Earth News|Collected: Single-use plastic ban in SA; Honeybees join fight against breast cancer; Rio Tinto execs to step down after investor outcry over Juukan Gorge destruction

Your weekly round-up of good news for the planet

Honeybee venom found to be ‘extremely potent’ in killing breast cancer cells

Scientists in Australia have BEEn very BUZZy recently. Ok now we have the bee puns out the way, a study by the Harry Perkins Institute of Medical Research in Western Australia that tested extracts from more than 300 honeybees and bumblebees, discovered a compound in honeybee venom called melittin can be used against two cancer types which are hard to treat, in a lab setting.

The findings from the study, which has been published in the peer-reviewed journal, Nature Precision Oncology, were described as “exciting”, however further testing is needed.

Ciara Duffy, the PhD researcher leading the study, described the honeybee extracts as “extremely potent”, with one concentration of venom found to destroy cancer cells within an hour, with minimal harm to other cells.

Melittin, which occurs naturally in honeybee venom, can also be synthetically produced.

South Australia becomes the first Aussie state to officially ban single-use plastics

South Australia has become the country’s first state to officially ban single-use plastics.

The legislation was passed in parliament today (Wednesday) in the Marshall Liberal Government’s Single-use and Other Plastic Products (Waste Avoidance) Bill 2020  and will mean that from early 2021, the sale, supply and distribution of single-use plastic products such as straws, cutlery and beverage stirrers will be prohibited in South Australia. The legislation includes exceptions for people with a disability or medical requirement.

You can read more on that story here.

Shareholder outcry over the destruction of two significant Aboriginal rock shelters in WA leads to resignation of senior Rio Tinto execs

The Aboriginal rock shelters at Juukan Gorge in Western Australia’s Pilbara region were declared one of Australia’s most significant archaeological research sites, due to evidence of continuous human habitation which dates back 46,000 years. The shelters sat above around eight million tonnes of high-grade iron ore, with an estimated value of AU $132m. Global mining group Rio Tinto detonated charges in an area of the Juukan Gorge in May 2020, destroying these ancient rock shelters in the process.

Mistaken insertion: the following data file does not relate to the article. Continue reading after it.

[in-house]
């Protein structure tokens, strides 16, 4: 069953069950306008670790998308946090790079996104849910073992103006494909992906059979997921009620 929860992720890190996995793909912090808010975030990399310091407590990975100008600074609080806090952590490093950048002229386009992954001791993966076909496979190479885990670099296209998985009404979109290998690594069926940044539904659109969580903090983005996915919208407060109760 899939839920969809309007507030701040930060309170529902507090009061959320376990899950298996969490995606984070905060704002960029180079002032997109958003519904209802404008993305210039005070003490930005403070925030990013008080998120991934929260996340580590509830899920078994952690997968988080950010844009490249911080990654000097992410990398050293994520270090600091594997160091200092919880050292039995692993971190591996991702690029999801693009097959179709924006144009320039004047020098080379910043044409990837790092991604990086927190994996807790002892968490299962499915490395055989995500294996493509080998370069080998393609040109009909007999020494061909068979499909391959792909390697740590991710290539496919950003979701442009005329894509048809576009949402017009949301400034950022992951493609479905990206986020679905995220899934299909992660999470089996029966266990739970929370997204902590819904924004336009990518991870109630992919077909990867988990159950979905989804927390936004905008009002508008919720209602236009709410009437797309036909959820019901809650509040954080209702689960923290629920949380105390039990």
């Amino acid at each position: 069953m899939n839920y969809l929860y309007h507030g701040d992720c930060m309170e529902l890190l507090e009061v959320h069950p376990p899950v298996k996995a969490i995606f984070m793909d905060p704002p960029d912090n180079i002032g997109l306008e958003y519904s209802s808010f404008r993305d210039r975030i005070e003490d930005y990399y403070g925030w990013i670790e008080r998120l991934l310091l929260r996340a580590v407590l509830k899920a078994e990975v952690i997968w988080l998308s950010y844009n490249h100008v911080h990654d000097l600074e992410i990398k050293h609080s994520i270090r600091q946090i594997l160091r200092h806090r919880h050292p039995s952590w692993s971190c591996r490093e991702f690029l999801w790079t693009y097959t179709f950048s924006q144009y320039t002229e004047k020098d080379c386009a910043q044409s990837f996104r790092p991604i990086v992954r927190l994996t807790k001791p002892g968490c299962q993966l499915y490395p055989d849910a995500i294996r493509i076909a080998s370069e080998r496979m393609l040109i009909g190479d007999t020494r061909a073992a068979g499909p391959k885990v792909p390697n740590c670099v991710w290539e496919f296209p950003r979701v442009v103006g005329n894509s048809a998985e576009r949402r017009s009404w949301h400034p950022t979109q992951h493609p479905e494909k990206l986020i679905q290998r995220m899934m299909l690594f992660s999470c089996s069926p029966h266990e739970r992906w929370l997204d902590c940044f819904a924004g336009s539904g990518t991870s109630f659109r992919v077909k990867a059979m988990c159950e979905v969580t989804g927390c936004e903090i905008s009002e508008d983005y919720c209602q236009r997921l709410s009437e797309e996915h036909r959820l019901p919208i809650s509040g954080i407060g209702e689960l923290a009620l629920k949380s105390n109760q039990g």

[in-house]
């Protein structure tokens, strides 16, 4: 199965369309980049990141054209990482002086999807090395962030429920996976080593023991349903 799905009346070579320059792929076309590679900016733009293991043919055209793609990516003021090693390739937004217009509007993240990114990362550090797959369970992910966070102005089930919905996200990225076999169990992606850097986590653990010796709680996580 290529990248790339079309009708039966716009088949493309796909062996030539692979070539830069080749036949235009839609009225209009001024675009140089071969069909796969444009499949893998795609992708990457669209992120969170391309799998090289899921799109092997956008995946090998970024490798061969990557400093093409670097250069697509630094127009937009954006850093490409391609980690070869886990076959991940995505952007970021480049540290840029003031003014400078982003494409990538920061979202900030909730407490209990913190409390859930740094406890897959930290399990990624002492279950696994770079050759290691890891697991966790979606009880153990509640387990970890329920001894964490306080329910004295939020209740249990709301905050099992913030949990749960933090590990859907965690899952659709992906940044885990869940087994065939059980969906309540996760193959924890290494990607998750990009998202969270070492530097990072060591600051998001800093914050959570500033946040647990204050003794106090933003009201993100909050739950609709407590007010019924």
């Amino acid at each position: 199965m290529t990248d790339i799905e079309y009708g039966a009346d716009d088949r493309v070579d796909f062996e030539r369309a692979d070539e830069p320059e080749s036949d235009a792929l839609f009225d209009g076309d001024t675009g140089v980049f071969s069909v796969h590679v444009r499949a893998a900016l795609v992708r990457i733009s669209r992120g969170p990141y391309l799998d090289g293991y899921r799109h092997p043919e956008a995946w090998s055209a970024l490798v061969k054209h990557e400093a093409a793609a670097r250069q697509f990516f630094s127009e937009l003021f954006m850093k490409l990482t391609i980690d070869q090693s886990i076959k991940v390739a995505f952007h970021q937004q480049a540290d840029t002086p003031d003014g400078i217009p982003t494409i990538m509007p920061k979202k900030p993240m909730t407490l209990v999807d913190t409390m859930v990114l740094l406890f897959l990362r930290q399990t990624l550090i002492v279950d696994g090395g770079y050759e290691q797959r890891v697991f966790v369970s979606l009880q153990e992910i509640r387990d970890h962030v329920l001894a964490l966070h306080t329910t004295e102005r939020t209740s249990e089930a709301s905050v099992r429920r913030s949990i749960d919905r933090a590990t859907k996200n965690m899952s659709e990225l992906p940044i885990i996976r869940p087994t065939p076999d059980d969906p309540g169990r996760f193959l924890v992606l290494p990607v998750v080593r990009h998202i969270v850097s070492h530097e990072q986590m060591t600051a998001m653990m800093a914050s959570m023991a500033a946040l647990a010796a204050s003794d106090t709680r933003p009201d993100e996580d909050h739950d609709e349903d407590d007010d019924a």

The fallout from the miner’s decision has seen strong condemnation from the public and investors alike. Rio Tinto went ahead with the blasts, despite the opposition of Aboriginal traditional owners.

Since the blast, Rio Tinto has launched an inquiry and released an apology; shareholders have called for companies to make public their dealings with traditional owners and demanded an immediate halt to any operations that could damage existing sites; one of Australia’s largest superannuation funds, AustralianSuper, has requested a public inquiry into all agreements Rio Tinto has made with Aboriginal traditional owners in the iron ore-rich Pilbara; and this week, chief executive Jean-Sébastien Jacques and two other senior executives have announced they are parting ways with Rio Tinto, “by mutual agreement” with the board.

This is significant, because it’s the highest profile example of the increasing influence and importance of institutional investors holding companies to account for their impact on human rights, the environment and, as in this specific case, their relationships with First Nations people.

Australia’s parliament is currently holding an inquiry into the miner’s actions.

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